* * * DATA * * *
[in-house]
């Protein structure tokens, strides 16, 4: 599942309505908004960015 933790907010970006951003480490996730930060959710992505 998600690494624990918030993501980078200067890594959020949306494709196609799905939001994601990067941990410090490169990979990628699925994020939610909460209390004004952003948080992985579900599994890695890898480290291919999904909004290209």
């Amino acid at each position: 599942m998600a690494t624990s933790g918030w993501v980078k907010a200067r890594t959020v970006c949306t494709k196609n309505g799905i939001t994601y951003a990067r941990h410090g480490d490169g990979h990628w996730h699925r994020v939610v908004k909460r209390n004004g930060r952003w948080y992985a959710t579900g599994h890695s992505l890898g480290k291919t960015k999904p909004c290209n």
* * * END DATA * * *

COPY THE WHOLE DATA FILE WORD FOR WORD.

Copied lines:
[in-house]
């Protein structure tokens, strides 16, 4: 599942309505908004960015 933790907010970006951003480490996730930060959710992505 998600690494624990918030993501980078200067890594959020949306494709196609799905939001994601990067941990410090490169990979990628699925994020939610909460209390004004952003948080992985579900599994890695890898480290291919999904909004290209």
């Amino acid at each position: 599942m998600a690494t624990s933790g918030w993501v980078k907010a200067r890594t959020v970006c949306t494709k196609n309505g799905i939001t994601y951003a990067r941990h410090g480490d490169g990979h990628w996730h699925r994020v939610v908004k909460r209390n004004g930060r952003w948080y992985a959710t579900g599994h890695s992505l890898g480290k291919t960015k999904p909004c290209n």